The Brazilian Jiu-Jitsu community recently had to deal with one of the biggest nightmares any martial arts organization would ever have to deal with: Two senior students raping another student. It brings up a million questions, but I think it’s important we take this event as an excuse to closely examine what happens in our own schools.
Ryron and Rener Gracie posted up the excellent video at the end of this post, and I think it’s important for every teacher of any martial art to sit down and watch the whole thing. It’s thirty minutes and it’s not exactly engaging…so pour a cup of coffee, and make sure you are paying attention. Don’t skip any of it, and listen to every word. They talk about mindset in schools, and what martial arts training should do for students. They talk about how to balance competitive spirit and intent with concern and care for your fellow students. Most importantly, they talk about having an air of what they call “service” in the school, that comes from the instructor down.
And they talk, frankly, about what goes wrong when you don’t encourage and enforce that mindset. They put the onus where it belongs, on the instructors, to avoid creating an atmosphere that fosters, or even permits, evil. They talk about competitiveness and hierarchy, and how that creates an atmosphere of evil. They explain their approach to teaching students to be world-class competitors without tainting the environment. It’s one of the best talks I’ve ever heard on the subject. And it’s timely right now, with the WMA community starting to move out of the wading pool of competition, and grappling with the implications of teaching a real-world martial art.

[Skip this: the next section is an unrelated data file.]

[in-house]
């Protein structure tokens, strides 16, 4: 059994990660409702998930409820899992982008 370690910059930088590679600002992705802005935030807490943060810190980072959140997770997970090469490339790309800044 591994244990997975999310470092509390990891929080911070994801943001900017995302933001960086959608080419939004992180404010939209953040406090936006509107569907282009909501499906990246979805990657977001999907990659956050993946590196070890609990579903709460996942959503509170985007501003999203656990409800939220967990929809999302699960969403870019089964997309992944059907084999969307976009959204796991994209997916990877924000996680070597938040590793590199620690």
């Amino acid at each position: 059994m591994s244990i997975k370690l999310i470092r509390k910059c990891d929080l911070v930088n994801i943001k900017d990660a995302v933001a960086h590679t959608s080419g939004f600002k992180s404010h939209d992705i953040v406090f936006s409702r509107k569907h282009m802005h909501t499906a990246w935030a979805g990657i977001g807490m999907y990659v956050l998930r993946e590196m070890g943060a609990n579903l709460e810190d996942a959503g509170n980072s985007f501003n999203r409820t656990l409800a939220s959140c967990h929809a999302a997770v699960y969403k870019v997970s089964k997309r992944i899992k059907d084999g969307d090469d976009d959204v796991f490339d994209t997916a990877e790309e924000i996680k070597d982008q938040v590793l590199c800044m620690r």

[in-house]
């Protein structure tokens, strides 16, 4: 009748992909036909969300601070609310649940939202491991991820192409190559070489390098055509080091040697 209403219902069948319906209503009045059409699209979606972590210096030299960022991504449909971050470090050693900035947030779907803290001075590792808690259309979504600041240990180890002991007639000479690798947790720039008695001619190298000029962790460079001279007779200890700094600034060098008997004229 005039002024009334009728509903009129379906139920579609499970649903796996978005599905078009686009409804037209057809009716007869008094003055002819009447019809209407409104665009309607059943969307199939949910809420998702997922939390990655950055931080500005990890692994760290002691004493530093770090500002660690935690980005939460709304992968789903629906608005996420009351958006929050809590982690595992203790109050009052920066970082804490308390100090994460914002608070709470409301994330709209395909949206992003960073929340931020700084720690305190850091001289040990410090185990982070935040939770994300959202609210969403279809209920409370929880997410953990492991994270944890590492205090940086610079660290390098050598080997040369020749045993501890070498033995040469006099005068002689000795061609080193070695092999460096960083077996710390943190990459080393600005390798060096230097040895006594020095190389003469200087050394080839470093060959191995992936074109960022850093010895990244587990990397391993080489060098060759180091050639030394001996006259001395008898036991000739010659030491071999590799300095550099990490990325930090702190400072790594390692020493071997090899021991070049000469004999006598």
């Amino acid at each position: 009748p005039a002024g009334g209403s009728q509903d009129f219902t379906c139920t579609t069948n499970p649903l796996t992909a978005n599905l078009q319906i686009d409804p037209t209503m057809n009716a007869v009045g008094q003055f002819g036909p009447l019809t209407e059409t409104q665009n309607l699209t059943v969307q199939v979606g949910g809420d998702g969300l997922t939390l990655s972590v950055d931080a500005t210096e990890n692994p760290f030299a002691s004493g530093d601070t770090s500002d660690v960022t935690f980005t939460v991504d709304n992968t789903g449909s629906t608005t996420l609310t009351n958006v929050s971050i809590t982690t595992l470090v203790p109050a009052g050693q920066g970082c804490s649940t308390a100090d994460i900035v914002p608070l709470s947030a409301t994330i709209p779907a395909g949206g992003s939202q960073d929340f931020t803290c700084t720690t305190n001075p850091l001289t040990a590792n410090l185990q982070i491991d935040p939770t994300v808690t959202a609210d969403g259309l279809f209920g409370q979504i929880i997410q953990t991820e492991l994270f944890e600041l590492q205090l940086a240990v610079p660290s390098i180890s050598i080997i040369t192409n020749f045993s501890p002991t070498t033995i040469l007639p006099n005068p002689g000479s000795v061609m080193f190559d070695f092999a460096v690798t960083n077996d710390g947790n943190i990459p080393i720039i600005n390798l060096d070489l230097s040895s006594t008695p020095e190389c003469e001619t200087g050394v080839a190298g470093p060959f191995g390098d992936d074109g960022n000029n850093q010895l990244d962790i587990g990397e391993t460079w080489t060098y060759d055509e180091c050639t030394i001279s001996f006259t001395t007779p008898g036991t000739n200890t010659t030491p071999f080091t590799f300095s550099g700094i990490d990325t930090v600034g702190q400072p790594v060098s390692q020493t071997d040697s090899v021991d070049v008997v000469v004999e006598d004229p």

We have the opportunity now to clean up our different approaches and make sure we are fostering the right kind of competitors going forward. Lurking on the various forums related to our different arts, I can see there are a percentage of people already leaning towards, and arguing for, the worst possible interpretation of competitiveness. Some of you might even be students of schools that promote this kind of behavior. It’s a seed that needs to be eradicated.
You can’t stop an individual from following that path downwards if they are really intent on it, but you can make damn sure your environment doesn’t support that choice. And you can make damn sure that your environment doesn’t let that person infect the rest of your school. And if your environment actually fosters that thinking? Change it. It’s never too late. Change it…because for every story that makes the headlines, there are a hell of lot more that never do, and that’s a lot of your students you are putting at risk. Are you losing a lot of female students already? Ask yourself why, and honestly. They might be sensing a danger you aren’t aware of, or are dismissing.
It’s easy to assume that your personal feeling as an instructor will somehow be magically transmitted to your students. You might think that because you would never dream of doing such a thing, that your students won’t either. You might think your teaching prevents such thinking…but it’s only too easy to create an environment that goes counter to your own beliefs, and lets bad students teach their own lessons for others to follow. I know. I’ve done this. I’ve watched classes be infected and wondered where I was going wrong, while my class structure just continued to enforce the problem.
This video opened my eyes, and let me see what I had done wrong, and what I was now doing right. Watch the whole damn thing, and maybe you can skip that painful lesson. Or more importantly, you can make sure that your teaching is really doing what we always say martial arts training does: making better human beings.